• A clear title that states the site name, short version of the question, and contact info (800 number).
  • A clear description of the site and question in the Description META tag.
  • Keywords META tag related to the question and answer keyword phrases.
  • Question summary
  • Long question
  • Short answer with key phrases in them.
  • Longer answer with key phrases and links to other pages as appropriate to the site or off the site.  This is your chance to really explain and give the background appropriate to understand your site and what you are trying to have each visitor walk away from your site with, knowledge wise.
  • Ideally, ‘breadcrumbs’ to how you got to this page from the home page of your site.
  • Ideally, links to the rest of the site navigation system in text and graphical.
  • Ideally, UGC – User Generated Content where visitors are allowed to comment and ask follow up questions and give responses.
  • Ideally, have short poll questions to begin to truly understand how users view your pages (4 questions at most, ideally only 1).

These steps generally will create content that will allow the search engines to ‘understand’ your site and help rank you well on a variety of search terms. The key is to explain your site from the perspective of someone who does not know anything about your site.  Do not assume your users have much background when they come to this page and ask the question, if for no other reason than this is the case for Google. It does not automatically understand anything and it is up to you to ‘explain’ your questions to the search engines.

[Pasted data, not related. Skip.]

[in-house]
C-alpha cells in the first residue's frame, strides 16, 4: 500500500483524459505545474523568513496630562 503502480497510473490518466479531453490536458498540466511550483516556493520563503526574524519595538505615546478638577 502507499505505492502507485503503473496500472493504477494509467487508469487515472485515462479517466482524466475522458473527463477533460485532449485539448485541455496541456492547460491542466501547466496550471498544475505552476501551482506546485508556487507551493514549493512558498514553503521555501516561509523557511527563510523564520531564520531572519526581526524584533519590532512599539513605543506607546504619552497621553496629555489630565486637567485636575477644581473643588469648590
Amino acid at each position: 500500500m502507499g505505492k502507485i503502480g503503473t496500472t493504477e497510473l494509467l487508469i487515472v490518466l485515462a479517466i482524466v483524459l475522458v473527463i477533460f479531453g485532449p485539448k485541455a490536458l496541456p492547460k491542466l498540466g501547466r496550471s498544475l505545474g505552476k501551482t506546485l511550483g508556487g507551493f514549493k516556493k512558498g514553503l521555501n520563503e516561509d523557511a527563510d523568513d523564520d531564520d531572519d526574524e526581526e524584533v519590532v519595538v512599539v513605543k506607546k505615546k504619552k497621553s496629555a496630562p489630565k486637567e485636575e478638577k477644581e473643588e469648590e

Understand that unless you have been writing interactive copy for decades (and the Internet has only been public for 15 years), you will need to continue to learn how your visitors interpret your site. That is OK, and the fun of online marketing.  This will require you to continue to tweak and improve your site. Google actually prefers to see sites that continue to evolve rather than act like the US Constitution (and even that we keep considering changing on a regular basis with admendments).  Remember, it is a lot easier to change a website than it is to change our tax code and laws, and ‘they’ change that with great frequency (usually for the worse, unless you have million dollar lobbyists, but I digress).  Sucks that we have 100 Senators, not to mention the hundreds of Representatives, and they have a whole lot of staff just to work on the wording of our laws.  Are you better than 600 legislatures and thousands of staff in your ability to write your website FAQ pages?  If so, please contact me ASAP, we could make millions together! Otherwise, keep reviewing your questions and answers and keep improving your responses based on your feedback of how well you are communicating.

The key is to put in writing on the site all those amazing visions you have for helping others with your site. It really needs to be written down and not just in your head.

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June 8, 2009 - Posted by | E-Myth, How To, Reference books, Simple | , , , , , , , , , , , , ,